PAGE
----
Earlier this summer Fox Sports quietly launched @TheBuzzer, a video-based program featuring short-form snippets of breaking news that can be easily shared on social media. It’s designed to appeal to younger audiences and drive traffic to its YouTube channel and FoxSports.com. The network has partnered with YouTube Space LA to create the daily videos, which are now averaging 500,000 views per week, according to Fox Sports. We spoke to EVP of Digital Pete Vlastelica about the project’s goals, what’s worked and what hasn’t and the future of TV Everywhere.

How are you specifically appealing to younger audiences with this?

PV: The entire program is designed to appeal to the sports fan in maybe their late teens, early 20s, starting with the talent that we’re using who are speaking a language of the web—much more casual and informal, maybe even a little snarky. And occasionally if we’re doing our job well maybe funny, with a little bit of an attitude. I think the format—very short-form, our videos tend to be a minute or so long—they’re optimized for that young audience that fragments its attention.

People often talk about how young people have short attention spans. I don’t really see it that way. Their attention span is fragmented. They’re doing a lot of things at once. So the attention that they might give any one thing is limited, but they’re very focused broadly, across the spectrum of many, many things. We’ve designed this program to be one of those things, because it’s short-form, the content works well on mobile devices and it’s designed to be shared. We’re trying to tap into stories that we believe are about to trend on social media, and so the goal is to be the first with a professionally produced video version of a story that we think people are going to be talking about in the near future.

What’s an example of that?

The day before Lebron James announced he was going to Cleveland, we produced multiple versions of the story—one staying in Miami, one saying that he was going to Cleveland. We had them so the minute he announced he was going to Cleveland, we could have the video published. And that became the default version of the story that many people saw and shared. By identifying what’s about to happen, and recognizing that young audiences in particular live on social media and that building a video program for those platforms, we think we’re getting the attention of some young people.

Does that happen often, creating several versions of a story ahead of time?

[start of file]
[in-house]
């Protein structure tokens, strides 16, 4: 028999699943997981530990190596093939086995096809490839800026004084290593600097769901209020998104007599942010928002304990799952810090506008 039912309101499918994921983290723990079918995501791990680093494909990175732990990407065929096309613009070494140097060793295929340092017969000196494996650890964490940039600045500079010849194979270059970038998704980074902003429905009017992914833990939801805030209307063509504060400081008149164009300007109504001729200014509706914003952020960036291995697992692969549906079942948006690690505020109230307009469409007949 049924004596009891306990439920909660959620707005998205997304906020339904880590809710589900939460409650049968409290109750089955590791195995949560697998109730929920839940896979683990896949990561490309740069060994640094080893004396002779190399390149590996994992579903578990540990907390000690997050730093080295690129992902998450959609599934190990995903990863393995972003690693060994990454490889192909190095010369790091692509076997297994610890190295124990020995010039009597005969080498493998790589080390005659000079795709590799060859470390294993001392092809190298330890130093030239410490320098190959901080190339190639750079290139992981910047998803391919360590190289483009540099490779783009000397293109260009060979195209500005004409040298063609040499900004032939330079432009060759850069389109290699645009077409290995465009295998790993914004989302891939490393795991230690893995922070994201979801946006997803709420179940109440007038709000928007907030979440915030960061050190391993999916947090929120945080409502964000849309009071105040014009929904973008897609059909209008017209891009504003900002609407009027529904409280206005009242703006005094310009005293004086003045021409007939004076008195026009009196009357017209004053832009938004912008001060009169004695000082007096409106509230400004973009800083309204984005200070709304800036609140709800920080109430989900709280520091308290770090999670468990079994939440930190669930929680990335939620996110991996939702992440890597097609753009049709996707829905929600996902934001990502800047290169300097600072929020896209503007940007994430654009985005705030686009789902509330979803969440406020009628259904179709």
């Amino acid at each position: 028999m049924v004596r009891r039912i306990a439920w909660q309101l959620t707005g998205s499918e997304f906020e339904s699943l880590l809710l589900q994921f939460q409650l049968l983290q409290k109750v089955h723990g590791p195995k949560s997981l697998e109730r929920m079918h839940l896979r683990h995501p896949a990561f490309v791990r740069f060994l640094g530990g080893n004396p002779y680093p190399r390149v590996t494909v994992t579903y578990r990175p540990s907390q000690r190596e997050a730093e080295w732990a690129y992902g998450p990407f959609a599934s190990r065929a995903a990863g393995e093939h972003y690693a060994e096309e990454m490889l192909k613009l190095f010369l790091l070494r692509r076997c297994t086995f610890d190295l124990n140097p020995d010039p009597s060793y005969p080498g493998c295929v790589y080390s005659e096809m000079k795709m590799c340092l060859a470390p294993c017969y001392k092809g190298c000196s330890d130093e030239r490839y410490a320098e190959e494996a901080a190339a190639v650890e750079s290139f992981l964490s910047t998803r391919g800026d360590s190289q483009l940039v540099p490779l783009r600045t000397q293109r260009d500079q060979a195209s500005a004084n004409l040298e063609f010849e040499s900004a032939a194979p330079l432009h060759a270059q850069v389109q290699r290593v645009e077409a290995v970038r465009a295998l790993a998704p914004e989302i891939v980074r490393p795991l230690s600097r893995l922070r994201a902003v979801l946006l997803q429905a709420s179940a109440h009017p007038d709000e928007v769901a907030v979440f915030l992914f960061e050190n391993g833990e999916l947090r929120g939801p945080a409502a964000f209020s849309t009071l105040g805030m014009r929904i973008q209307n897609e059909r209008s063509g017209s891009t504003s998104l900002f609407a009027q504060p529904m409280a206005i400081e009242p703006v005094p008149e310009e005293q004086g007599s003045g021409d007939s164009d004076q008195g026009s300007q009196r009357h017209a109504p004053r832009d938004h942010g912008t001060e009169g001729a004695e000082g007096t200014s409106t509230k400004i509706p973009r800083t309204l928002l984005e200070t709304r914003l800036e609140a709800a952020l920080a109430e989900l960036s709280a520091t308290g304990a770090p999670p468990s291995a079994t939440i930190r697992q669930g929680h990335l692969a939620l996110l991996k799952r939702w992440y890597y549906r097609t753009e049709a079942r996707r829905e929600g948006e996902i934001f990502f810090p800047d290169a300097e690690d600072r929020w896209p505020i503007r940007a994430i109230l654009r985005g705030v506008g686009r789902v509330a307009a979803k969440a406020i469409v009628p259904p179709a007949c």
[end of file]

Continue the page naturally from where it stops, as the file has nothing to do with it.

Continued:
We’ve done it a couple times, yeah. That story was sort of a perfect storm. When we can’t pre-can a story we try to be as quick as we can. When Luis Suarez bit one of his opponents during the World Cup, we had a video version of that story with photos of the incident on YouTube 15 minutes after the incident. So we capitalized on all the search traffic globally around that story.

Why did you choose to do a soft rollout of the product?

It’s sort of in line with our general product development philosophy, which is to experiment a lot and take risks, and not worry so much about impressing a massive audience out of the gate, but then using the time that we’re spending experimenting to sort of figure out what’s working and what’s not. And once we felt like we had something that was working and that we wanted to talk about, then we did. So my background is, I came to Fox through an acquisition of a startup that Fox bought called Yardbarker, which is a large network of sports blogs, and I think it’s sort of a Silicon Valley, startup philosophy that sometimes gets called the “lean” startup philosophy, to release early, fail fast, discover your way to a successful model—and do so without necessarily making a lot of noise until you have something you’re ready to talk about.

With this particular property, would you consider going a little bit longer form?

I think that the franchise could certainly lend itself to something longer. As long as we’re doing it on social media, the one-minute sweet spot feels pretty good. But in everything that we do—we’re pretty strong on social media and digital properties, but we also obviously have a television business that’s core to what we do—we’re doing it with an eye toward crossing over to the television. There are a lot of different TV formats that I think could work for something like @TheBuzzer.

Any examples of crossover?

I think it’s too early to speculate on that.